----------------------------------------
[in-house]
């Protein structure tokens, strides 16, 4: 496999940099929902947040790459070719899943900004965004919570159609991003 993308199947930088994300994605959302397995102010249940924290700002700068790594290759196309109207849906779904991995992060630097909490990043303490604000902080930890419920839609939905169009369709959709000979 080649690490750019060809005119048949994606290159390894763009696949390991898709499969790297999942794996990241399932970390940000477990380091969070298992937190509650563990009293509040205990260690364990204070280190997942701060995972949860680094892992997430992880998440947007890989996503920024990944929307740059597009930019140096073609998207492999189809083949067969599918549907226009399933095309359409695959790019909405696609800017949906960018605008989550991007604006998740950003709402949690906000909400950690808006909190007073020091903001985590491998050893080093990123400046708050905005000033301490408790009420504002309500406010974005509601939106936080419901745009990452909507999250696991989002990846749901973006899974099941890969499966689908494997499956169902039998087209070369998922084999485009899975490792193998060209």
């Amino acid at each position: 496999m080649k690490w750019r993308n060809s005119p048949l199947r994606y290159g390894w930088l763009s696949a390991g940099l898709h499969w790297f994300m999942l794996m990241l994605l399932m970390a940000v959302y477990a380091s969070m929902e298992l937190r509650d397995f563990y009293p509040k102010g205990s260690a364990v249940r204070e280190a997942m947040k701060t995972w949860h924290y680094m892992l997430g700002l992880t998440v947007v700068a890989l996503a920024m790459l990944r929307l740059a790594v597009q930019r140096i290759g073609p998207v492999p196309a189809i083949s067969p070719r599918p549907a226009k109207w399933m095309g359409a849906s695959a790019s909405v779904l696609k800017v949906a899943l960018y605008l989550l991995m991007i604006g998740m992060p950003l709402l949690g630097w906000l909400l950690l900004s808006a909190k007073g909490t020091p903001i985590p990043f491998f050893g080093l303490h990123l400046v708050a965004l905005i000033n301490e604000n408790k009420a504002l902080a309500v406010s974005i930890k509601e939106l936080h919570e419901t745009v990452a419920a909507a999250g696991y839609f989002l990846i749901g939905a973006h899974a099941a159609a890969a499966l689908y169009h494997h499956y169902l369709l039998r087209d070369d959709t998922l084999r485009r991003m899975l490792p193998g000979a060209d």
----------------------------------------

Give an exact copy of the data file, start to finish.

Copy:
[in-house]
């Protein structure tokens, strides 16, 4: 496999940099929902947040790459070719899943900004965004919570159609991003 993308199947930088994300994605959302397995102010249940924290700002700068790594290759196309109207849906779904991995992060630097909490990043303490604000902080930890419920839609939905169009369709959709000979 080649690490750019060809005119048949994606290159390894763009696949390991898709499969790297999942794996990241399932970390940000477990380091969070298992937190509650563990009293509040205990260690364990204070280190997942701060995972949860680094892992997430992880998440947007890989996503920024990944929307740059597009930019140096073609998207492999189809083949067969599918549907226009399933095309359409695959790019909405696609800017949906960018605008989550991007604006998740950003709402949690906000909400950690808006909190007073020091903001985590491998050893080093990123400046708050905005000033301490408790009420504002309500406010974005509601939106936080419901745009990452909507999250696991989002990846749901973006899974099941890969499966689908494997499956169902039998087209070369998922084999485009899975490792193998060209």
């Amino acid at each position: 496999m080649k690490w750019r993308n060809s005119p048949l199947r994606y290159g390894w930088l763009s696949a390991g940099l898709h499969w790297f994300m999942l794996m990241l994605l399932m970390a940000v959302y477990a380091s969070m929902e298992l937190r509650d397995f563990y009293p509040k102010g205990s260690a364990v249940r204070e280190a997942m947040k701060t995972w949860h924290y680094m892992l997430g700002l992880t998440v947007v700068a890989l996503a920024m790459l990944r929307l740059a790594v597009q930019r140096i290759g073609p998207v492999p196309a189809i083949s067969p070719r599918p549907a226009k109207w399933m095309g359409a849906s695959a790019s909405v779904l696609k800017v949906a899943l960018y605008l989550l991995m991007i604006g998740m992060p950003l709402l949690g630097w906000l909400l950690l900004s808006a909190k007073g909490t020091p903001i985590p990043f491998f050893g080093l303490h990123l400046v708050a965004l905005i000033n301490e604000n408790k009420a504002l902080a309500v406010s974005i930890k509601e939106l936080h919570e419901t745009v990452a419920a909507a999250g696991y839609f989002l990846i749901g939905a973006h899974a099941a159609a890969a499966l689908y169009h494997h499956y169902l369709l039998r087209d070369d959709t998922l084999r485009r991003m899975l490792p193998g000979a060209d």